What is the value of a liberal education? Traditionally characterized by a rigorous engagement with the classics of Western thought and literature, this approach to education is all but extinct in American universities, replaced by flexible distribution requirements and ever-narrower academic specialization. Many academics attack the very idea of a Western canon as chauvinistic, while the general public increasingly doubts the value of the humanities. In Rescuing Socrates, Dominican-born American academic Roosevelt Montás tells the story of how a liberal education transformed his life, and offers an intimate account of the relevance of the Great Books today, especially to members of historically marginalized communities.
Montás emigrated from the Dominican Republic to Queens, New York, when he was twelve and encountered the Western classics as an undergraduate in Columbia University’s renowned Core Curriculum, one of America’s last remaining Great Books programs. The experience changed his life and determined his career—he went on to earn a PhD in English and comparative literature, serve as director of Columbia’s Center for the Core Curriculum, and start a Great Books program for low-income high school students who aspire to be the first in their families to attend college.
Weaving together memoir and literary reflection, Rescuing Socrates describes how four authors—Plato, Augustine, Freud, and Gandhi—had a profound impact on Montás’s life. In doing so, the book drives home what it’s like to experience a liberal education—and why it can still remake lives.
About the Author:
Roosevelt Montás is Senior Lecturer in American Studies and English at Columbia University. His dissertation, Rethinking America: Abolitionism and the Antebellum Transformation of the Discourse of National Identity, won Columbia University’s 2004 Bancroft Award. He is Director of the Center for American Studies’ Freedom and Citizenship Program in collaboration with the Double Discovery Center.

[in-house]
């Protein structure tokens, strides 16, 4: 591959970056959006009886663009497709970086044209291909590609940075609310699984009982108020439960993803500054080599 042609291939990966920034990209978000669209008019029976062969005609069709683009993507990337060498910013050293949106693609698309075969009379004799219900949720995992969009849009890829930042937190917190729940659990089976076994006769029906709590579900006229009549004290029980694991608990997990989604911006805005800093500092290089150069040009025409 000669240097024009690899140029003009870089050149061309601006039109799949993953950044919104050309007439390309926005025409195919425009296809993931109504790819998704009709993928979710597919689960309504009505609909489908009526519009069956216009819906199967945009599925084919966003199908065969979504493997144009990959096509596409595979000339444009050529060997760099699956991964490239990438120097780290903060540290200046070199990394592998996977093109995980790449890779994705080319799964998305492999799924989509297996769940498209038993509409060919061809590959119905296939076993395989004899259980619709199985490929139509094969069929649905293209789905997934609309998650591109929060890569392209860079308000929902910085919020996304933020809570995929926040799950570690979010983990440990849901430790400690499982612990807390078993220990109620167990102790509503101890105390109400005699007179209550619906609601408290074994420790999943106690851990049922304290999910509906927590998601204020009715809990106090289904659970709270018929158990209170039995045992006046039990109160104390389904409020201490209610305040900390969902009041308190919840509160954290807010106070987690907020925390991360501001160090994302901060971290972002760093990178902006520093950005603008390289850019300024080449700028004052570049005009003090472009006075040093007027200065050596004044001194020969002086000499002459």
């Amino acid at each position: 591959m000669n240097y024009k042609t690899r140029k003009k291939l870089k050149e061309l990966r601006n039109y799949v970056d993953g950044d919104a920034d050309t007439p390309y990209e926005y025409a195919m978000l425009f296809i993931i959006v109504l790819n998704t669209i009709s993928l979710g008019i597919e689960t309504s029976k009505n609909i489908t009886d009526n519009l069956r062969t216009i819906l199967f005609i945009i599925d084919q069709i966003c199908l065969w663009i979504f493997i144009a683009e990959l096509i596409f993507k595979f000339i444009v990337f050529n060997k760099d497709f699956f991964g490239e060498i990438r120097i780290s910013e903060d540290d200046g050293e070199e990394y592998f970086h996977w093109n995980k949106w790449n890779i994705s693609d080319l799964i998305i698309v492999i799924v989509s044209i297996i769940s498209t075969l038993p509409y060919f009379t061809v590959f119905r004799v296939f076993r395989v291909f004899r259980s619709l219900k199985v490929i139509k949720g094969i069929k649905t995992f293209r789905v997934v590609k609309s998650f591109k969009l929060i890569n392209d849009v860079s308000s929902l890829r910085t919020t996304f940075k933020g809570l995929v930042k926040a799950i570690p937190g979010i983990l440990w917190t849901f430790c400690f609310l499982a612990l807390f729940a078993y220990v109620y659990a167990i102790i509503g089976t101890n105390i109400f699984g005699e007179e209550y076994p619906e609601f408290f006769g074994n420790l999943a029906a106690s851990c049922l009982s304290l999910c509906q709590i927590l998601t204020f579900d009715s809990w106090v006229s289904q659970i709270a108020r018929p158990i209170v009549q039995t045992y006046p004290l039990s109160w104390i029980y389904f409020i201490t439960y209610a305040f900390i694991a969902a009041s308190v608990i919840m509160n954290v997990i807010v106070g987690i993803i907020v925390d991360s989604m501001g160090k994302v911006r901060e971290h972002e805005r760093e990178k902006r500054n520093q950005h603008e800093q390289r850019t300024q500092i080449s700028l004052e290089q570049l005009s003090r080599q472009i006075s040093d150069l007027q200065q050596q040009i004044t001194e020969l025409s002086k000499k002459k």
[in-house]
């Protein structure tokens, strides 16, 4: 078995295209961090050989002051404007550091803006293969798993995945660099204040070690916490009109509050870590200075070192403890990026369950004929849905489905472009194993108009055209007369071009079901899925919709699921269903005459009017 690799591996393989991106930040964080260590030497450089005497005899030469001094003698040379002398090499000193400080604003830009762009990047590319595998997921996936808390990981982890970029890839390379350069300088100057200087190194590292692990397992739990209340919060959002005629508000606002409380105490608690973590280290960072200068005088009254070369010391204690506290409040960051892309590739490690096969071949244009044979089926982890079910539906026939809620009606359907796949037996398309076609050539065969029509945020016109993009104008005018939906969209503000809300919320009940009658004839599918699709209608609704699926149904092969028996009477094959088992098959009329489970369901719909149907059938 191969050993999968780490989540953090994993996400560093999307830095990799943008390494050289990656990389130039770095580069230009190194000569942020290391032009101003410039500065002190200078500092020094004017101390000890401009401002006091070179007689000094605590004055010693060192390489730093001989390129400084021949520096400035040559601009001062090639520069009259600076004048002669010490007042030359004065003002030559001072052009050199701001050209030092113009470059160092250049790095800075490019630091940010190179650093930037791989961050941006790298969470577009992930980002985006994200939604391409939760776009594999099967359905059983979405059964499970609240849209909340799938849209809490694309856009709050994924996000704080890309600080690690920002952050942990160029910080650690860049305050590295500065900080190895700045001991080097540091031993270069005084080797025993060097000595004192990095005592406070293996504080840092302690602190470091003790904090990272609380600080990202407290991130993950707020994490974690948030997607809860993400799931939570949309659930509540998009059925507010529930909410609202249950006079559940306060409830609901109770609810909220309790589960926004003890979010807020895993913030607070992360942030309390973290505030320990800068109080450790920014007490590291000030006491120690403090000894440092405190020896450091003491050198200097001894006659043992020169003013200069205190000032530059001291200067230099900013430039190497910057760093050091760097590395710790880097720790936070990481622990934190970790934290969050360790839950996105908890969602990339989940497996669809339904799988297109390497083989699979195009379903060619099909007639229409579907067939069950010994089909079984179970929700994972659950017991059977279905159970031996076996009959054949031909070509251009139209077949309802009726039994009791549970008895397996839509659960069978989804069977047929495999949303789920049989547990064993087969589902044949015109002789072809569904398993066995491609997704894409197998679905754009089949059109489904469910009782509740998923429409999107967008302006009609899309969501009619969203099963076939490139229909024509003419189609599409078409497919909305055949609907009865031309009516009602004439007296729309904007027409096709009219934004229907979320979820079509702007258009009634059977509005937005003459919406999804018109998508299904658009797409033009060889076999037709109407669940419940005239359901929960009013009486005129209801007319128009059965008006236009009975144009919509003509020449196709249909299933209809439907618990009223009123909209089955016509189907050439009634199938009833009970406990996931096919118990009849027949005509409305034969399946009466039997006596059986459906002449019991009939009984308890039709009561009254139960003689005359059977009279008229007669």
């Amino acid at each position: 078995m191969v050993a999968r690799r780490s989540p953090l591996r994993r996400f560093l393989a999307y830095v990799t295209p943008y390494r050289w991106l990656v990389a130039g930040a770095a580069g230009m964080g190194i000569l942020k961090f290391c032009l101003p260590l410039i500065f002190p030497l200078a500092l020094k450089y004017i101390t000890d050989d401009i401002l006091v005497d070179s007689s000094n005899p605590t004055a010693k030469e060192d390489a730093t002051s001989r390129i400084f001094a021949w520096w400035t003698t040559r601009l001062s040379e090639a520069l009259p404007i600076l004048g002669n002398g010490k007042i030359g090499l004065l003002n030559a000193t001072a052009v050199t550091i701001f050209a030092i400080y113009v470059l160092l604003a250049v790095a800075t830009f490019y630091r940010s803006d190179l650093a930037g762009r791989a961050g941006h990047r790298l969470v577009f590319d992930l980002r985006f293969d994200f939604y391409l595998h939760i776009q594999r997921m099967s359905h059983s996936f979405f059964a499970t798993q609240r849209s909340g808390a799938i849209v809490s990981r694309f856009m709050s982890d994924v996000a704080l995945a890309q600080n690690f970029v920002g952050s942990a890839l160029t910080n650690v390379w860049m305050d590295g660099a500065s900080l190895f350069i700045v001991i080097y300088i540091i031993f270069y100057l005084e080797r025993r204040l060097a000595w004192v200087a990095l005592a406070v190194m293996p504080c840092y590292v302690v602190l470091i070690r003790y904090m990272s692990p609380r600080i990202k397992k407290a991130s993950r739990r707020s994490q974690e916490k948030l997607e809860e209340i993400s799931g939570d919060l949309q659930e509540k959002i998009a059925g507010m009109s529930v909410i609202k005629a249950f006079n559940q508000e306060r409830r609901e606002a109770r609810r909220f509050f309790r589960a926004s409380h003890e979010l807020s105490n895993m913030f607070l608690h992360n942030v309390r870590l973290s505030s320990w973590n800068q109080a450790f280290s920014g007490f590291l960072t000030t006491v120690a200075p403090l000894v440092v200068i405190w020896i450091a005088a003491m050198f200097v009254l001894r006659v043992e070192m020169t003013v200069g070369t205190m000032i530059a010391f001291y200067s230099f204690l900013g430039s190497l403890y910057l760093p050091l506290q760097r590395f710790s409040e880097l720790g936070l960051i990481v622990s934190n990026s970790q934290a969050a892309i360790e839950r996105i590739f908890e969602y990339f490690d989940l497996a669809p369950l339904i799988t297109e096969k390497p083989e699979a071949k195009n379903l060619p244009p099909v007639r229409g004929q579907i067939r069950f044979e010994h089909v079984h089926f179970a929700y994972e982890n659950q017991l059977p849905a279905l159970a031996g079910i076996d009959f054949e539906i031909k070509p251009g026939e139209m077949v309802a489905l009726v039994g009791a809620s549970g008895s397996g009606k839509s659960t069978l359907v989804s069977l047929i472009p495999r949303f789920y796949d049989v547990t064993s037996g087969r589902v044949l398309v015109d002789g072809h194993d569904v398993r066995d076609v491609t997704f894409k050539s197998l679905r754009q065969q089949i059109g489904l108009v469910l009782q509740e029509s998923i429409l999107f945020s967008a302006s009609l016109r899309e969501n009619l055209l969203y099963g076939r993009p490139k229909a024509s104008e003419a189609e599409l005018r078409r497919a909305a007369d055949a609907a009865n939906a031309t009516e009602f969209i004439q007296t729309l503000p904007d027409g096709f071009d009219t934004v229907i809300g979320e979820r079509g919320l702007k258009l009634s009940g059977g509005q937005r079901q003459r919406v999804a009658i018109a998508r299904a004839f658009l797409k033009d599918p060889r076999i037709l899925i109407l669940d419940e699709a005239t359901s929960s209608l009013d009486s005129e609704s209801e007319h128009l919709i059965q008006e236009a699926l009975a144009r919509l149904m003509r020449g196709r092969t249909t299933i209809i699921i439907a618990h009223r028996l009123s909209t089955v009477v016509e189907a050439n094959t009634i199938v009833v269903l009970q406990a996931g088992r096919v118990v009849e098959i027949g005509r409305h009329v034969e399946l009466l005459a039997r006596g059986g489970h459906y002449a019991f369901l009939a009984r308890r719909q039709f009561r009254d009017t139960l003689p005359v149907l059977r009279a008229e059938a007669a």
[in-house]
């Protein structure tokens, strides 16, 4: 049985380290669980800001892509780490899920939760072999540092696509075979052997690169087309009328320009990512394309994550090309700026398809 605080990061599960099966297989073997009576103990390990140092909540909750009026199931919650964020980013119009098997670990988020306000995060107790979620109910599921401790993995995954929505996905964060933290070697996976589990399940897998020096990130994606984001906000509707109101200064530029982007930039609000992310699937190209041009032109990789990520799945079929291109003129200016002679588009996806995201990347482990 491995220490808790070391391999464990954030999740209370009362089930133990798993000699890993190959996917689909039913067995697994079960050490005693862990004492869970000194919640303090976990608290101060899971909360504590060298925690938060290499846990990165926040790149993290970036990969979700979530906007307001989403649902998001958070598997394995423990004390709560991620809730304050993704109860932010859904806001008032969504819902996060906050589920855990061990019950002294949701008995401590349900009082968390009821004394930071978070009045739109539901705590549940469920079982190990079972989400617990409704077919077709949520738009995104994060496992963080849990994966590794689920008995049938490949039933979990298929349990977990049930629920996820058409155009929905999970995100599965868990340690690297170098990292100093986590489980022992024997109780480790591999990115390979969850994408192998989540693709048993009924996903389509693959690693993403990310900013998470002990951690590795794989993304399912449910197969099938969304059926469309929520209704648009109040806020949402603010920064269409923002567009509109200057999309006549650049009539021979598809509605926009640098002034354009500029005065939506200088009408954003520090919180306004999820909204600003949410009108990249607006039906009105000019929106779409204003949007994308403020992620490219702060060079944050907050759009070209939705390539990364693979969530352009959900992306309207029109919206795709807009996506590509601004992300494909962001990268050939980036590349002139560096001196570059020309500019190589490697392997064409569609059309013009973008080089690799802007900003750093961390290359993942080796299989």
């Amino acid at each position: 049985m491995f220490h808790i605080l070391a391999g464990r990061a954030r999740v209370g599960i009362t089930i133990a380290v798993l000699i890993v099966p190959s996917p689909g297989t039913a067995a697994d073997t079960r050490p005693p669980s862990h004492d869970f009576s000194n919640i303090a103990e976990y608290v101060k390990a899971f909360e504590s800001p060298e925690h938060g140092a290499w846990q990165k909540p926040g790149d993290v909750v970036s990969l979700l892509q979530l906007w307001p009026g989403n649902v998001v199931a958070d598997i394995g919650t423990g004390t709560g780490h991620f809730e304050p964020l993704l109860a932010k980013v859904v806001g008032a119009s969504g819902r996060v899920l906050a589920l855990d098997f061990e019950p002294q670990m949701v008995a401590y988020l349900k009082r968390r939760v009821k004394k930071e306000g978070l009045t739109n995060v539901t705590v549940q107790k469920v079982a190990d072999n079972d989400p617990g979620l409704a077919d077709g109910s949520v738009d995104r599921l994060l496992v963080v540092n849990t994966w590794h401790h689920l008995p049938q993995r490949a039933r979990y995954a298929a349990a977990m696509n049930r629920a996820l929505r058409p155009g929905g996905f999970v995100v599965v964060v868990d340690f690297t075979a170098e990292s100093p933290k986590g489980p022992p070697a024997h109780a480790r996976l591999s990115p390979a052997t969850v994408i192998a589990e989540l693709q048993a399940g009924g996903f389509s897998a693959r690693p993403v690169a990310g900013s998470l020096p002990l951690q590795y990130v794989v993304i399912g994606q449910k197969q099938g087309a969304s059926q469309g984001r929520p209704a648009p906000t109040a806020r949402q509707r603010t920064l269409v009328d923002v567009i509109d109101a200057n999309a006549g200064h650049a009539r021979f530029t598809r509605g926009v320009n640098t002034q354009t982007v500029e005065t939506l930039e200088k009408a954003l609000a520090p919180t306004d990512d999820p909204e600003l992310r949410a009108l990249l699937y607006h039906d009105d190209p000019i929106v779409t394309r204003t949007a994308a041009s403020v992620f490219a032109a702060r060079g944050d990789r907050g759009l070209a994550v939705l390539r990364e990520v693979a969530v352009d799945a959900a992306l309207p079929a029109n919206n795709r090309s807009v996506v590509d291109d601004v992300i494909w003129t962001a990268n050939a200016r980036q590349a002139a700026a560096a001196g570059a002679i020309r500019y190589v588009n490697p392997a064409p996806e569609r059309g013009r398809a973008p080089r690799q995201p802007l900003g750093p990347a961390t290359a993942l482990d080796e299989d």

About the Speakers:
Andrew Delbanco is Alexander Hamilton Professor of American Studies at Columbia University. He is the author of College: What It Was, Is, and Should Be, Melville: His World and Work, The Death of Satan, Required Reading: Why Our American Classics Matter Now, The Real American Dream, and The Puritan Ordeal, among other books. Professor Delbanco's essays appear regularly in The New York Review of Books and other journals, on topics ranging from American literary and religious history to contemporary issues in higher education.
David Denby is a staff writer at The New Yorker. He served as a film critic for the magazine from 1998 to 2014. His first article for The New Yorker, “Does Homer Have Legs?,” published in 1993, grew into a book, Great Books: My Adventures with Homer, Rousseau, Woolf, and Other Indestructible Writers of the Western World, about reading the literary canon at Columbia University. His other subjects for the magazine have included the Scottish Enlightenment, the writers Susan Sontag and James Agee, and the movie directors Clint Eastwood and the Coen brothers.
Turkuler Isiksel is Associate Professor of Political Science at Columbia and works in contemporary political theory. Her research has appeared in Human Rights Quarterly, the European Journal of International Law, the International Journal of Constitutional Law (I*CON), Global Constitutionalism, the European Law Journal, and Constellations. Isiksel is particularly interested in how descriptive and normative categories tailored to the nation-state apply to political institutions beyond that context, and combines the perspectives of normative theory, legal analysis, and institutionalist political science in her work.
Dan-el Padilla Peralta is an associate professor of classics at Princeton University who researches and teaches the Roman Republic and early Empire, as well as classical reception in contemporary American and Latin American cultures. In 2015, he published a memoir Undocumented: A Dominican boy’s odyssey from a homeless shelter to the Ivy League on the intersection of migratory subjectivity and Dominican identity with his formation as a classicist. He has also written for The Guardian, Matter, and Vox.